Walmart is said to be in talks to buy Jet.com, the e-commerce startup that was launched in 2015 positioning itself as a major rival to Amazon.
Founder and chief executive officer Marc Lore announced the launch of Jet.com, a members-only shopping club, which the company defined as an innovative way to shop online and save money with an annual subscription of just $49.99 (£37.6).
"We have a very simple brand promise," said Marc Lore. "Pay just $49.99 a year and you will save on pretty much anything you want to buy online." Jet offered a complimentary limited-time trial membership saying: "Jet guarantees that members will save at least the cost of membership or we will refund the difference." In November the company raised $350m funding that valued the e-commerce startup at $1.5bn.
This would be one of the largest e-commerce acquisitions in the US in years, according to a Wall Street Journal report, and would also mark an end to what is said to be the most audacious e-commerce experiment.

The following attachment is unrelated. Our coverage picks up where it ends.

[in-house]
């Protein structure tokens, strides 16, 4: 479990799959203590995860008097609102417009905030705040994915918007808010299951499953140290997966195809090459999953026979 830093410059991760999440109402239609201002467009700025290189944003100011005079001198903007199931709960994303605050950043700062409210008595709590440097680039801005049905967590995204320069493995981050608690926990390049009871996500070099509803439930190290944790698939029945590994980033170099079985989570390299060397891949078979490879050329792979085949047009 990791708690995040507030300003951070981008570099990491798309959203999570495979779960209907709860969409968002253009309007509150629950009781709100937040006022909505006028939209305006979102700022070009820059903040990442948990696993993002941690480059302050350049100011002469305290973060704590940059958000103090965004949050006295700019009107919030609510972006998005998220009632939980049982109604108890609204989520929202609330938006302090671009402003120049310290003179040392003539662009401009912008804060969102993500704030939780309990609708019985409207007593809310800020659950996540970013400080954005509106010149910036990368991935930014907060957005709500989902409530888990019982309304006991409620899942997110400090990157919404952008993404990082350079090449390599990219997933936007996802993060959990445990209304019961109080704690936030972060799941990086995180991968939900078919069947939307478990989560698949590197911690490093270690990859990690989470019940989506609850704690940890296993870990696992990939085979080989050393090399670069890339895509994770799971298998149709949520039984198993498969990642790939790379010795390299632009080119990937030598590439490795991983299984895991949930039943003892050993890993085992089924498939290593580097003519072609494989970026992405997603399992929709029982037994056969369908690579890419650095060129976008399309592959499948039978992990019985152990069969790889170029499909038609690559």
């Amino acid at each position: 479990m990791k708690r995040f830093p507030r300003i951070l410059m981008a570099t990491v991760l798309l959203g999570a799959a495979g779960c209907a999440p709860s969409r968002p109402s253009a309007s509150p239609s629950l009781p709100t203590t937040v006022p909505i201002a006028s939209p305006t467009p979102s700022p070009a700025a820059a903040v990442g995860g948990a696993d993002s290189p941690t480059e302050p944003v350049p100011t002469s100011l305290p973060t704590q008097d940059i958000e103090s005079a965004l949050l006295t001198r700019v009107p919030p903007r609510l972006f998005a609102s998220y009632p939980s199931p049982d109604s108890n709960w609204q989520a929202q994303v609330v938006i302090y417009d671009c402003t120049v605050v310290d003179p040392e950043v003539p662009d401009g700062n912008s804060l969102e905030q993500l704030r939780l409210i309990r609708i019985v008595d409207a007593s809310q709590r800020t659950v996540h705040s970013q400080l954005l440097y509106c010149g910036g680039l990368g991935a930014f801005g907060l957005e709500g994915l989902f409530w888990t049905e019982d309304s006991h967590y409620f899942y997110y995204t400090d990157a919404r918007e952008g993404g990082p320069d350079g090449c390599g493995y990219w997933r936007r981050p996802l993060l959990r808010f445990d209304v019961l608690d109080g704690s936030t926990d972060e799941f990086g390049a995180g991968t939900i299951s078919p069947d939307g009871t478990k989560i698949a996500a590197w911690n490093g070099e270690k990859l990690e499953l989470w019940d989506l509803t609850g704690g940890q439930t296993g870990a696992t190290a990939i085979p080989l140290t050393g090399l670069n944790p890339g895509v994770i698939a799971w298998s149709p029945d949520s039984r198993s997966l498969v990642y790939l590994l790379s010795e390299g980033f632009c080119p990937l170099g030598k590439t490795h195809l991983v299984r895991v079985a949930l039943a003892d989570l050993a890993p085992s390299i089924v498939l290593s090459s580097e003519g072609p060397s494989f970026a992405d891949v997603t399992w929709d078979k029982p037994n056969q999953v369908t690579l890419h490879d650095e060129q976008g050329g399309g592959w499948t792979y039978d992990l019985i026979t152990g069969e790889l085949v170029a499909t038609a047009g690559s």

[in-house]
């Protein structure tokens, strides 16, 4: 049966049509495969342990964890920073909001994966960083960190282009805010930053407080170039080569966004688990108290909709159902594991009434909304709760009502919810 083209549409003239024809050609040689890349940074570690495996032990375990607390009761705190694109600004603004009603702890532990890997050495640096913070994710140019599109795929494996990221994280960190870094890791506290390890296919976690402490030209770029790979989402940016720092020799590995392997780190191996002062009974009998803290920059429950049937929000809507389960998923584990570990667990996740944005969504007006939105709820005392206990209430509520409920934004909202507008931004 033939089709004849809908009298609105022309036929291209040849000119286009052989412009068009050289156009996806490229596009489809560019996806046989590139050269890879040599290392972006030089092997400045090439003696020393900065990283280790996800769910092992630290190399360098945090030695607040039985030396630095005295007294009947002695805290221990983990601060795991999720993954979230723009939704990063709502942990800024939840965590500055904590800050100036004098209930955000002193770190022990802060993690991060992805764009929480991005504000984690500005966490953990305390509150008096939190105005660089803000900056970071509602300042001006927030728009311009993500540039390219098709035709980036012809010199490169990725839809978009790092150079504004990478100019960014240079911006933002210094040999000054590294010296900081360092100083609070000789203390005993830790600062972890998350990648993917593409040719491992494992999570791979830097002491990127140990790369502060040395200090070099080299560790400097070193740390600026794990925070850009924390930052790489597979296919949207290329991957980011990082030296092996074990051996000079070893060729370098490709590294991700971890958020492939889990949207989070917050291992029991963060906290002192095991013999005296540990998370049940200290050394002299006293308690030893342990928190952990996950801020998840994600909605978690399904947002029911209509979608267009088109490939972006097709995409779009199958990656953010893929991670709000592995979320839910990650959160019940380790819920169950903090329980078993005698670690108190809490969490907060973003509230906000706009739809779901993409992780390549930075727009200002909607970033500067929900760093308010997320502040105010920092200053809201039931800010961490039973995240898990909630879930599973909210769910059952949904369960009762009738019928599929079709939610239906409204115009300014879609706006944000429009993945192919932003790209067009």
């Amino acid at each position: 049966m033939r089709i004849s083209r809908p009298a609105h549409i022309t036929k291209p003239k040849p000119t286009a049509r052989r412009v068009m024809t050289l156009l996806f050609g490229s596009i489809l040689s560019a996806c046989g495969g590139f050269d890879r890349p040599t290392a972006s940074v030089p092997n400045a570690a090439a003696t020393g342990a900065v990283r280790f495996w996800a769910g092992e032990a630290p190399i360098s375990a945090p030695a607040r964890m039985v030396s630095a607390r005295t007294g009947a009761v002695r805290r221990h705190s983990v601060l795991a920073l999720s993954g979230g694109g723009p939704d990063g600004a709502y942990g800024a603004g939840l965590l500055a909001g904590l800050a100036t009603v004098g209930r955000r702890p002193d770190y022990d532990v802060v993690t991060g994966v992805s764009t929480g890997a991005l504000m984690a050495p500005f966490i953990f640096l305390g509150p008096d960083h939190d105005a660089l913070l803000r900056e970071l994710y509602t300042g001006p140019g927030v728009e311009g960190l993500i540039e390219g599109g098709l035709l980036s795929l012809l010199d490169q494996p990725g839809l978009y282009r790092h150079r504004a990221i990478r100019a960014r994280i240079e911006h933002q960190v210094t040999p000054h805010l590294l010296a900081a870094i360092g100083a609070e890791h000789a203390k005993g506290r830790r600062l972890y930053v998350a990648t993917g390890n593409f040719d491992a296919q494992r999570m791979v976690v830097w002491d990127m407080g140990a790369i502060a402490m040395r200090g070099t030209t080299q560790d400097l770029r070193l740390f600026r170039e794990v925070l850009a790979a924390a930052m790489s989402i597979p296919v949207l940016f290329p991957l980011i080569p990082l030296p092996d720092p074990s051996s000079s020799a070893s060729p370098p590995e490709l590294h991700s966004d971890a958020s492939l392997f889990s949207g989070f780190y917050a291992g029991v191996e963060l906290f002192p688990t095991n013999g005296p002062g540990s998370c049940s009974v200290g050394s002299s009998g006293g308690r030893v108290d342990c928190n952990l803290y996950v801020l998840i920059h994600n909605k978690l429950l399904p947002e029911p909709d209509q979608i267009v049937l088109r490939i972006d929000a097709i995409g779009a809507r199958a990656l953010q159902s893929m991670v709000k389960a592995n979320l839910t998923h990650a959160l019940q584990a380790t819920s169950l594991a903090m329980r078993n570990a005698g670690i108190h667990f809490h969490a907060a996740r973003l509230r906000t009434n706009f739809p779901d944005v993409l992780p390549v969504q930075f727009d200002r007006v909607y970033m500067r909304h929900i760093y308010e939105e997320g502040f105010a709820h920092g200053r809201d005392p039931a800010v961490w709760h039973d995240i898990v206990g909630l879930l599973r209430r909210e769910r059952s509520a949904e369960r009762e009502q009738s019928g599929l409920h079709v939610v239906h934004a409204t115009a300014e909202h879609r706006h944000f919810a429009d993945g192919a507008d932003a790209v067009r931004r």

When Jet was prepping for the launch of its website, Lore seemed to be quite confident the strategy would work. He said: "I have 100% confidence that these prices you're getting now are fully sustainable. Forever."
But Jet failed to sustain the prices for three months. In October, the company dumped its $50 annual membership plan and said it would make up the difference with higher product prices. Lore said Jet had found that merchants preferred a site without a membership fee.
In spring last year, a Jet executive said the company had signed up 420,000 people for free trial of membership, whereas the actual numbers revealed by Lore just before the July launch was 100,000. The higher number was a result of the emails collected by the company for the promotion to add members, whereas the smaller number refers to the people who signed up for it.
A couple of weeks after the website's launch, a number of large retailers including Marcy's, Williams-Sonoma, Home Depot reportedly complained against Jet when they found that the retailer placed links to their site without taking permission, with cash back promise for making purchases after clicking the links.
The company lost a key source of its revenue when it did away with membership fees. It is suggested that company's marketing strategy failed to gain momentum with Google trend showing interest in the company dropping following the July launch.